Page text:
NSW Waratahs

New South Wales Waratahs 2019 Season Review

New South Wales Waratahs 2019 Season Review

New South Wales fans haven’t had a lot to cheer about since 2014, but following a semi-promising season last year which saw the Waratahs make it to the Super Rugby semi-final, there was a sense that, with new talent coming through and a game structure that looked to be finally coming good, 2019 might see the Waratahs go further. The season started promisingly with a close loss to competition heavyweights the Hurricanes, followed by wins against the Sunwolves, Reds and most notably, the Crusaders. And then, everything went to hell with a loss to the Sunwolves in Newcastle, a winless tour of South Africa, and 0/3 at Western Sydney Stadium. Despite grabbing two wins against both the Reds and Rebels, by seasons end the Waratahs crashed out embarrassingly in New Zealand with a 49-12 defeat to the Highlanders. The end of 2019 sees a flurry of players leaving, as well as Simon Cron and notably, Darryl Gibson, setting the stage for a complete revamp in 2020.

Our producer Nick Wasiliev, along with stalwarts Nathan Williamson and Oliver Lembke sat down to give the lowdown on another disappointing Waratah season.


Nick: D- Harsh, but in my opinion, earned. Many GAGR Folks who follow me know that I’m a Brumbies supporter, but the truth is (other than for eighty minutes whenever they square off twice a year), I genuinely want the Waratahs to do well. They are a key team in Aussie rugby, and if they are performing well, that is positive for the game nationally.  And in truth, this was a team that, with the amount of talent at their disposal (and the potential they showed last year), underperformed hugely. They went backwards, were outmuscled in key games, and by season’s end, despite somehow still being in contention, looked totally rudderless. I feel for Tahs’ fans, because this season seemed to summarise all the problems they’ve had over the last few years: so much potential, for little result.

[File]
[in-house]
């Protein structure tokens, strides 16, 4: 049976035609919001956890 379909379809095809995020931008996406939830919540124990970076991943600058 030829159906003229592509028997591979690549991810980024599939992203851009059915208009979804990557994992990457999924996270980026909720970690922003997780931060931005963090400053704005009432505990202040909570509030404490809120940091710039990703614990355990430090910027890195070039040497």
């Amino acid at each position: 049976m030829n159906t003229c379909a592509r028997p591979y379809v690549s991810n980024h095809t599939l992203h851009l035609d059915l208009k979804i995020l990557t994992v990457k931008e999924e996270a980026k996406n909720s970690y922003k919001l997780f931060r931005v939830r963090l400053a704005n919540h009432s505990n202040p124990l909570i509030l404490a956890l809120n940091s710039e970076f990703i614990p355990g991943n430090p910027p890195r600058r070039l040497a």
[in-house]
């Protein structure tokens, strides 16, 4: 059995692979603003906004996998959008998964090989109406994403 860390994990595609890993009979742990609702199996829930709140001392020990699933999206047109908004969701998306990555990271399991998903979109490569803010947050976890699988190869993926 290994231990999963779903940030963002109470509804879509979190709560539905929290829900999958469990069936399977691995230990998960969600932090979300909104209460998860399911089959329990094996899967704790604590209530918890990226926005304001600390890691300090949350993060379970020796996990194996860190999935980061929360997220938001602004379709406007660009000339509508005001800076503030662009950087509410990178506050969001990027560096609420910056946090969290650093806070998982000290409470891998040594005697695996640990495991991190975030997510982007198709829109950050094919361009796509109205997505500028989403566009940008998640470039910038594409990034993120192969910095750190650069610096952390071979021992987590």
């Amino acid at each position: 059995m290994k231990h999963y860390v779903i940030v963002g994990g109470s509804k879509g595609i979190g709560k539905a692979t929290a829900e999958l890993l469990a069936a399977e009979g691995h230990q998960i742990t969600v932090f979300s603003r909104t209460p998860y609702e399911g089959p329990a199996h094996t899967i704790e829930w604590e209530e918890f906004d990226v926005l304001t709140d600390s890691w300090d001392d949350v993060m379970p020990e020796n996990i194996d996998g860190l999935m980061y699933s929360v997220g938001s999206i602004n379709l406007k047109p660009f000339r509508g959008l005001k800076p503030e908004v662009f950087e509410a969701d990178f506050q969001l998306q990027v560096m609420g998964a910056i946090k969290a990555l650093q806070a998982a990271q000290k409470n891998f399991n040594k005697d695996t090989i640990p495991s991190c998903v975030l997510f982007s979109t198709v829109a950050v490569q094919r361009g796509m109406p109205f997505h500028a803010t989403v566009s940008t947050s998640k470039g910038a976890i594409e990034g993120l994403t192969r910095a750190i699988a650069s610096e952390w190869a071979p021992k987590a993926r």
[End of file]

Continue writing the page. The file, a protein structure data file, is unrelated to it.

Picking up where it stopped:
Nathan: D It’s tough to grade a side that was in finals contention until the final match with wins over the Crusaders and doing the double over the Rebels and the Reds. However with all the talent in that side and their performances comparative to last year, a D seems fitting. When you have 15 players with international experience, going 6-10 is unacceptable from a fans perspective regardless of all the drama and disruptions that have faced the club over the past 12 months.